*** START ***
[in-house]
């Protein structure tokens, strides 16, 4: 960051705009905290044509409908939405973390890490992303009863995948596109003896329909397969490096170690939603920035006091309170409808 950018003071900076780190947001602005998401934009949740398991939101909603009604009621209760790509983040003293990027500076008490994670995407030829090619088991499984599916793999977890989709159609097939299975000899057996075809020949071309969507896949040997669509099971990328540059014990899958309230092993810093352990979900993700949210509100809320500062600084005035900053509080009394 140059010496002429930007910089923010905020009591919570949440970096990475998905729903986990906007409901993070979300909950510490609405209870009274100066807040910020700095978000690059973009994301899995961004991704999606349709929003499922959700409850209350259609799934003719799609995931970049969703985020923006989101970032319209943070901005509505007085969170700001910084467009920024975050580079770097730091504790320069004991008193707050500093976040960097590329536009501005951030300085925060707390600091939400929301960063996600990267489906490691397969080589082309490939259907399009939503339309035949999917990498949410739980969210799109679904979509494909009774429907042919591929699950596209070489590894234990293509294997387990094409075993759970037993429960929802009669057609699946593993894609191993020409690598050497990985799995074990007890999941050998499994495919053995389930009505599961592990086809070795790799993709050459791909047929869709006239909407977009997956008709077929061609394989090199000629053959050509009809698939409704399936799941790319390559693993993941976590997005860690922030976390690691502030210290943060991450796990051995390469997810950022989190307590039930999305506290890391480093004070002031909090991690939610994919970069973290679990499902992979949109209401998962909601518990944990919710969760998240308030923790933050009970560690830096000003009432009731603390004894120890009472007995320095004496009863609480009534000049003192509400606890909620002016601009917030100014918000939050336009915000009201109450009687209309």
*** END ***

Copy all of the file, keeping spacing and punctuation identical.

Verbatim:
[in-house]
């Protein structure tokens, strides 16, 4: 960051705009905290044509409908939405973390890490992303009863995948596109003896329909397969490096170690939603920035006091309170409808 950018003071900076780190947001602005998401934009949740398991939101909603009604009621209760790509983040003293990027500076008490994670995407030829090619088991499984599916793999977890989709159609097939299975000899057996075809020949071309969507896949040997669509099971990328540059014990899958309230092993810093352990979900993700949210509100809320500062600084005035900053509080009394 140059010496002429930007910089923010905020009591919570949440970096990475998905729903986990906007409901993070979300909950510490609405209870009274100066807040910020700095978000690059973009994301899995961004991704999606349709929003499922959700409850209350259609799934003719799609995931970049969703985020923006989101970032319209943070901005509505007085969170700001910084467009920024975050580079770097730091504790320069004991008193707050500093976040960097590329536009501005951030300085925060707390600091939400929301960063996600990267489906490691397969080589082309490939259907399009939503339309035949999917990498949410739980969210799109679904979509494909009774429907042919591929699950596209070489590894234990293509294997387990094409075993759970037993429960929802009669057609699946593993894609191993020409690598050497990985799995074990007890999941050998499994495919053995389930009505599961592990086809070795790799993709050459791909047929869709006239909407977009997956008709077929061609394989090199000629053959050509009809698939409704399936799941790319390559693993993941976590997005860690922030976390690691502030210290943060991450796990051995390469997810950022989190307590039930999305506290890391480093004070002031909090991690939610994919970069973290679990499902992979949109209401998962909601518990944990919710969760998240308030923790933050009970560690830096000003009432009731603390004894120890009472007995320095004496009863609480009534000049003192509400606890909620002016601009917030100014918000939050336009915000009201109450009687209309």